THE MARRIAGE OF OLD AND NEW
In Europe buildings are generally built to last. And last. And last… Meaning we end up living in hundreds-years’ old buildings. Whereas the charm is undeniable, modern comforts are obviously lacking.
So Europeans have gotten really got at updating old structures. Sometimes it’s subtle. Sometimes it’s ultra cool. Sometimes it’s provocative. Sometimes even humorous.
Most modern updates and upgrades fall somewhere between the “subtle” and “ultra cool” category. There’s a huge respect for architecture and the character that comes with old buildings. And they were built to last and therefore not deemed “disposable” so we work with what’s there. But Europeans also like luxury and the comforts of modern living. So we have become experts at updating old structures in a very respectful way, making old and new work together in perfect harmony, with a hefty dose of “cool” thrown in for good measure.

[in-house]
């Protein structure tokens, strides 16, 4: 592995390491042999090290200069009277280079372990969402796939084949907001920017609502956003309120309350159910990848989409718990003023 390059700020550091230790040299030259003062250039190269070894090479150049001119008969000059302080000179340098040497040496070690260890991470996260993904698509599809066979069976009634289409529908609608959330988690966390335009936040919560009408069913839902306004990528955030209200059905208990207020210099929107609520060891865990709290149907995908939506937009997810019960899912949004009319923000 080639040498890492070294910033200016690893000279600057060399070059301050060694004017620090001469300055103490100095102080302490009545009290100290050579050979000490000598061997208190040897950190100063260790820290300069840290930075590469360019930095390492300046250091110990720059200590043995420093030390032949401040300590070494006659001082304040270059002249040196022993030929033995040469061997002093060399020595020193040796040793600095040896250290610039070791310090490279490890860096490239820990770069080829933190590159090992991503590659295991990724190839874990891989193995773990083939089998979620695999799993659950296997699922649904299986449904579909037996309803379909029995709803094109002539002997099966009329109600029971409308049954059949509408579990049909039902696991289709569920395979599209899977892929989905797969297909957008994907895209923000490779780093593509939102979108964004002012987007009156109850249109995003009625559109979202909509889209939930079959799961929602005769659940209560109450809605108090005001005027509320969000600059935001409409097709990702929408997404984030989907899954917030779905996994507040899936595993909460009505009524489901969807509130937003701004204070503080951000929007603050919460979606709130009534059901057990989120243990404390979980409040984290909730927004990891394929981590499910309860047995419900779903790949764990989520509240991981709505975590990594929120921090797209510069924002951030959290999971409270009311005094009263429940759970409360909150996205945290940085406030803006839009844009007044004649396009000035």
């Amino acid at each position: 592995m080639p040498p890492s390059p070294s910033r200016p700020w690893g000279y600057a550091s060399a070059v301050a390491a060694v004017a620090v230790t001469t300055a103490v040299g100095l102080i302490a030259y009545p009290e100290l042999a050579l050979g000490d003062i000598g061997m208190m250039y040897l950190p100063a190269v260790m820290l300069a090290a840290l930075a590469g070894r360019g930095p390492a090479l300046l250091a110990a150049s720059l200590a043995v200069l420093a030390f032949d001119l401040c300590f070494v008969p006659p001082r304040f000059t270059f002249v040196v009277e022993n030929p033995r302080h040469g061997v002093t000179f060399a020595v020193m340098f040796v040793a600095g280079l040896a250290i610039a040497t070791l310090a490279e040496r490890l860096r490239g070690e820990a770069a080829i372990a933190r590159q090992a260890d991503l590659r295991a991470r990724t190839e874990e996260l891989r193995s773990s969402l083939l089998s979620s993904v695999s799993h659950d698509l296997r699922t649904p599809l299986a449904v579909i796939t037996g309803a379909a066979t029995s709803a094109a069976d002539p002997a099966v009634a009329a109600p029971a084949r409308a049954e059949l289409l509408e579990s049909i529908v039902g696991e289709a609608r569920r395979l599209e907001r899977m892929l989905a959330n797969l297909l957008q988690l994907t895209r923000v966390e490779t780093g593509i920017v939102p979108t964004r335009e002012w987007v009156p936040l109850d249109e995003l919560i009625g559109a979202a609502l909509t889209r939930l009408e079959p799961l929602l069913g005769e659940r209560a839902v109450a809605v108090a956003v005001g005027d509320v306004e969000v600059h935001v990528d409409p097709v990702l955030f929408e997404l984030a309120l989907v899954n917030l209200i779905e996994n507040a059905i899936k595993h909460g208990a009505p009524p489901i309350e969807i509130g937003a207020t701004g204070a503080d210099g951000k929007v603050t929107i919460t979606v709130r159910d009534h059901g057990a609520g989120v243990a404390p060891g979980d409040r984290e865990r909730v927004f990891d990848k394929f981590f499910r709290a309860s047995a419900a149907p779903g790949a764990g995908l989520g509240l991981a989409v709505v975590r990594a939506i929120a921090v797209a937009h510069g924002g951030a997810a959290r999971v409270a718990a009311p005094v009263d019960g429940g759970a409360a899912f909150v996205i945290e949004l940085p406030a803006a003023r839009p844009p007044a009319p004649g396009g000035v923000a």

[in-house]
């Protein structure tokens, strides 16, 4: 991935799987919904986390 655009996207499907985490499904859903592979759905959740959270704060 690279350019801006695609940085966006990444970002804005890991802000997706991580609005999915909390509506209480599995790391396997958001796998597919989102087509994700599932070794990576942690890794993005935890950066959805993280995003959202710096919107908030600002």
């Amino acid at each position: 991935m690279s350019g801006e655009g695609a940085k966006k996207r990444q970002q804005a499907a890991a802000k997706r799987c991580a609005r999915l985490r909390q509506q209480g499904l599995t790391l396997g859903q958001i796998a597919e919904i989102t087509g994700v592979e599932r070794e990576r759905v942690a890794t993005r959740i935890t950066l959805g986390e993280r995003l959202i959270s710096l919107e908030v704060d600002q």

Then there’s the new additions to old structures. Europeans have enough “old” buildings that it does not occur to them to build something new and try to make it look old. When I first moved to the US I was utterly confused and horrified by the factory-made “distressed” look of wood floors or furniture, with obviously repetitive hammer marks or scratches. Things are either old or they’re new, they shouldn’t try to be what they’re not. But that’s just my opinion…
And seemingly also that of many other European architects. The pictures below are great examples of ultra modern additions to old homes. Not everyone is going to love it, but you have to appreciate the unapologetic vision and audacity, and they certainly make a statement. Hey, it worked at the Louvre…
And sometimes you come across a whole other level of open-mindedness and even humor that is just really inspiring. If there’s almost nothing left to use, use it anyway! The amount of character some old walls can offer is astounding. Old and new go together in ways that aren’t obvious, you just need to be open-minded and inspired and magic happens!